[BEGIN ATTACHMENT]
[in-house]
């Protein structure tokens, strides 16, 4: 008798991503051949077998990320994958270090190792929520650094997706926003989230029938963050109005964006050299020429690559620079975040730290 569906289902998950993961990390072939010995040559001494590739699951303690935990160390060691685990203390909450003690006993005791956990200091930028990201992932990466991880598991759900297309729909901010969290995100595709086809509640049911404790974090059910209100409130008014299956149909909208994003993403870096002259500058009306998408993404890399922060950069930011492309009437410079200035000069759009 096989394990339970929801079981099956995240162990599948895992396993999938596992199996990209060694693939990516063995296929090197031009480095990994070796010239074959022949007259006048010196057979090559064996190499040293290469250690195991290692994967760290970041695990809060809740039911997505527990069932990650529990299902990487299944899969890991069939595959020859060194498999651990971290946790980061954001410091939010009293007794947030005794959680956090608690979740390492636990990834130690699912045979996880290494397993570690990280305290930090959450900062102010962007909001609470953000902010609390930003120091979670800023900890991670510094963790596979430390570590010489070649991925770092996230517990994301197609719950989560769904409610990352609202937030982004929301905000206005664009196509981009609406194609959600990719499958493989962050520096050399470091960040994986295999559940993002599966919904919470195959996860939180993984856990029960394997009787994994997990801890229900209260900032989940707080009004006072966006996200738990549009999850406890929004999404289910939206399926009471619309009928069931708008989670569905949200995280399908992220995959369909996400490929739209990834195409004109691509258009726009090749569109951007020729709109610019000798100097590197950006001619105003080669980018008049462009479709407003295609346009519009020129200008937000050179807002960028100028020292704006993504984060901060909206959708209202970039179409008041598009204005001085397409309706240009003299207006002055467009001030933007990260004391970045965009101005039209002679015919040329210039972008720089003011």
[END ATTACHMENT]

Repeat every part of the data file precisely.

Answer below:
[in-house]
């Protein structure tokens, strides 16, 4: 008798991503051949077998990320994958270090190792929520650094997706926003989230029938963050109005964006050299020429690559620079975040730290 569906289902998950993961990390072939010995040559001494590739699951303690935990160390060691685990203390909450003690006993005791956990200091930028990201992932990466991880598991759900297309729909901010969290995100595709086809509640049911404790974090059910209100409130008014299956149909909208994003993403870096002259500058009306998408993404890399922060950069930011492309009437410079200035000069759009 096989394990339970929801079981099956995240162990599948895992396993999938596992199996990209060694693939990516063995296929090197031009480095990994070796010239074959022949007259006048010196057979090559064996190499040293290469250690195991290692994967760290970041695990809060809740039911997505527990069932990650529990299902990487299944899969890991069939595959020859060194498999651990971290946790980061954001410091939010009293007794947030005794959680956090608690979740390492636990990834130690699912045979996880290494397993570690990280305290930090959450900062102010962007909001609470953000902010609390930003120091979670800023900890991670510094963790596979430390570590010489070649991925770092996230517990994301197609719950989560769904409610990352609202937030982004929301905000206005664009196509981009609406194609959600990719499958493989962050520096050399470091960040994986295999559940993002599966919904919470195959996860939180993984856990029960394997009787994994997990801890229900209260900032989940707080009004006072966006996200738990549009999850406890929004999404289910939206399926009471619309009928069931708008989670569905949200995280399908992220995959369909996400490929739209990834195409004109691509258009726009090749569109951007020729709109610019000798100097590197950006001619105003080669980018008049462009479709407003295609346009519009020129200008937000050179807002960028100028020292704006993504984060901060909206959708209202970039179409008041598009204005001085397409309706240009003299207006002055467009001030933007990260004391970045965009101005039209002679015919040329210039972008720089003011």